Phil Lowe has designed costumes for the Plan-B productions of ANIMAL FARM, BLOCK 8, THE LARAMIE PROJECT: TEN YEARS LATER (at Kingsbury Hall), WALLACE, AMERIGO, SHE WAS MY BROTHER and BORDERLANDS.
As a costume designer in Utah I spend a lot of my time working in musical theatre. It’s flashy, it’s fun, and it’s easily consumable by the masses. But as an educator, I am constantly reminding my students that the purpose of theater is not only to entertain, but also to educate and enlighten. This past summer I designed a production of SOUTH PACIFIC (at Utah Festival Opera & Musical Theatre). Though laced with themes of racial prejudice, most people remember it as a love story on an island set against the backdrop of WWII.
When I was first asked to write about my most memorable Plan-B costume design I was in the process of returning some of the costumes I had rented for that production. As I was re-stocking some ladies dresses in the 1940′s section I came across a dress I had used in designing BLOCK 8 for Plan-B.
As I glanced to the right I recognized a dress I used in a production of CABARET (at Egyptian Theatre Company)hanging down the row in the 1930′s section. It got me thinking that while there lots of stories that have been told about WWII both in Europe in the Pacific, the stories of the people in Japanese internment camps right here in America are few and far between.
That is the thing I love most about all of the productions that I have worked on at Plan-B. Telling stories that many times go untold. That is why I would have to say my most memorable experience was working on Julie Jensen’s SHE WAS MY BROTHER.
I remember reading the script for the first time and being mesmerized. I found the story so bold and impassioned, yet so respectful and quiet. I almost didn’t know where to start. Since all of the characters are based on historical figures I wanted to be as accurate as possible in visually portraying them on stage. I collected all the images I could find of these people and set to work.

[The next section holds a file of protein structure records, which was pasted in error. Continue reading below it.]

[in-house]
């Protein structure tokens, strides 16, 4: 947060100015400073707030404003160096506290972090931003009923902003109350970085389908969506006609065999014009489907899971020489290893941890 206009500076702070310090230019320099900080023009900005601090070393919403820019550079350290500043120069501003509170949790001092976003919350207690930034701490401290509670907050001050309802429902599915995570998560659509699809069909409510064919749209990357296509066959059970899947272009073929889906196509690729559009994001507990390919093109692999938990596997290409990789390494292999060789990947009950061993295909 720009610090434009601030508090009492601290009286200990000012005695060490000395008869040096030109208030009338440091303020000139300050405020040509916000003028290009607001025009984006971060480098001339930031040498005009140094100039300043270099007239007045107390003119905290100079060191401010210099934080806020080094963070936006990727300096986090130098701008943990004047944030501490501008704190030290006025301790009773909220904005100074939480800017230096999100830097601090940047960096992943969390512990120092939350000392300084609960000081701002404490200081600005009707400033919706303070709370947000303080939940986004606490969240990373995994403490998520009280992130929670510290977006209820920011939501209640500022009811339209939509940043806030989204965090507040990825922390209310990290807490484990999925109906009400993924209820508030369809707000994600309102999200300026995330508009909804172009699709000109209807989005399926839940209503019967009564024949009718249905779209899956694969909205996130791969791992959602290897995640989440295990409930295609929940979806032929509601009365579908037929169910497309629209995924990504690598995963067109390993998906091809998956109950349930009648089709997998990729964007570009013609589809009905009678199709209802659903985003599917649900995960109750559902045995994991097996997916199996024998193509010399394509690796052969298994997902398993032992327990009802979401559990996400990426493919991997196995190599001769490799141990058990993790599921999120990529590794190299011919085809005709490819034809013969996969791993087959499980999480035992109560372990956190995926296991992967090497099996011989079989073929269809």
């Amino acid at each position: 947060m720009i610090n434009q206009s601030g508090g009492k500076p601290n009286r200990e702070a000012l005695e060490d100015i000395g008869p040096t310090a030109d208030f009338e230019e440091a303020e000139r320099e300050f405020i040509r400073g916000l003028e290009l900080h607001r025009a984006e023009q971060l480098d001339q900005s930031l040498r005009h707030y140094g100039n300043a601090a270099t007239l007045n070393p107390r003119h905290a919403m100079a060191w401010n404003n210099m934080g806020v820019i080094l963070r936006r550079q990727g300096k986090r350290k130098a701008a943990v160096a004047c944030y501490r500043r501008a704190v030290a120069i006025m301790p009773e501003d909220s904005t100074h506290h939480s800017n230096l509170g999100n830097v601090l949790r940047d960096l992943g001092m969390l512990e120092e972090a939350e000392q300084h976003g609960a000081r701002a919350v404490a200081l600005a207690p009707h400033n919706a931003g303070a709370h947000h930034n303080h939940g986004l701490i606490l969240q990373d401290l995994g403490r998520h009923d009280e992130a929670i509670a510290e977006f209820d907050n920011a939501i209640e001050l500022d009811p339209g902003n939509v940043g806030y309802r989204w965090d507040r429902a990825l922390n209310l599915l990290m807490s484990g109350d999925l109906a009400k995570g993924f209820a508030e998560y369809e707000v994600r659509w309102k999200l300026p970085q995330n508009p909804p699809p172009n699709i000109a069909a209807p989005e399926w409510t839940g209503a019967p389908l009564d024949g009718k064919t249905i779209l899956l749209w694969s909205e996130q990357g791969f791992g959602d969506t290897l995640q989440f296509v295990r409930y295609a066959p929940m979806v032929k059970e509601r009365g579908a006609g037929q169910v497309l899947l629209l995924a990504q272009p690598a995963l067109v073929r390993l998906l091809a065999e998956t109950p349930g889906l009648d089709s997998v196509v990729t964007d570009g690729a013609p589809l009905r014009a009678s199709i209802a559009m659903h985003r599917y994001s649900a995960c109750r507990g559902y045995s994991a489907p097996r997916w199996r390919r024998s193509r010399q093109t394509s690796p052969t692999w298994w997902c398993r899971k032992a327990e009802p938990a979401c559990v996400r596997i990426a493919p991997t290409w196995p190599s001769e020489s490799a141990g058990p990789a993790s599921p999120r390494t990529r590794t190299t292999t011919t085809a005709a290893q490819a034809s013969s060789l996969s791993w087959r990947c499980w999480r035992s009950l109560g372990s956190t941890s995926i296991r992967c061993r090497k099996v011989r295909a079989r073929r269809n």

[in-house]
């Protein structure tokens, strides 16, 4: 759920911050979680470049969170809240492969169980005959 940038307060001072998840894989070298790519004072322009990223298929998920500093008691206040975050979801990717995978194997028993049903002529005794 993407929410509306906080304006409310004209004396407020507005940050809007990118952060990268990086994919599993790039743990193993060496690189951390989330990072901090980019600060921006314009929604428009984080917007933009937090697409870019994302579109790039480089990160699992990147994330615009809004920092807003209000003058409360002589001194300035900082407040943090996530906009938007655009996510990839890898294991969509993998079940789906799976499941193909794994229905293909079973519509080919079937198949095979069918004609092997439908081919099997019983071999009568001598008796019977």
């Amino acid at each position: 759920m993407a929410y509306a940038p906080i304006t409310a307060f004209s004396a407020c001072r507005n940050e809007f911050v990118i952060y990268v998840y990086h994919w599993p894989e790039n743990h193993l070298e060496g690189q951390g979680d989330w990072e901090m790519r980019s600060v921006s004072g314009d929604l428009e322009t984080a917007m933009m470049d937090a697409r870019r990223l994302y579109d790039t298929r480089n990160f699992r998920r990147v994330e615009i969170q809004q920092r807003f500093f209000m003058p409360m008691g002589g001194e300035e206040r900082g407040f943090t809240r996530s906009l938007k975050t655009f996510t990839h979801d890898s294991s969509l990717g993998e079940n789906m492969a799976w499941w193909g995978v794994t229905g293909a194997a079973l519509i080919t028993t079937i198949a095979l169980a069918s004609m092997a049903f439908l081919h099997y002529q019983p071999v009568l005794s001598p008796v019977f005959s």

Students would see me in my studio at Weber State University working on recreating Zuni jewelry and shoes or putting together turn-of-the-century men’s and women’s ensembles. They would ask what show I was working on, but the title SHE WAS MY BROTHER would only raise further questions. How does one “pitch” a production of this kind to inquisitive students? I told them it was a Victorian Era story about anthropologists, Native American culture and gender identity. The looks on their faces were priceless! Nevertheless their interests were piqued.
Throughout the entire process, I took every opportunity I had to tell people about the play. Those who actually got to see the production would immediately track me down to tell me about it. None of them really knew what to expect and all of them left entranced by what they had seen.
As I continue to work in this business I inevitably find myself back at a sewing machine working something feathered and sparkly…and don’t get me wrong, I love a good flashy musical! But when the work I do goes beyond entertainment and inspires thought…that’s what makes me feel like an artist. That is the thing that is most memorable.
Please click here for information on Plan-B’s 2011/12 season, featuring three world premieres by Utah playwrights (all with costumes designed by Phil Lowe)!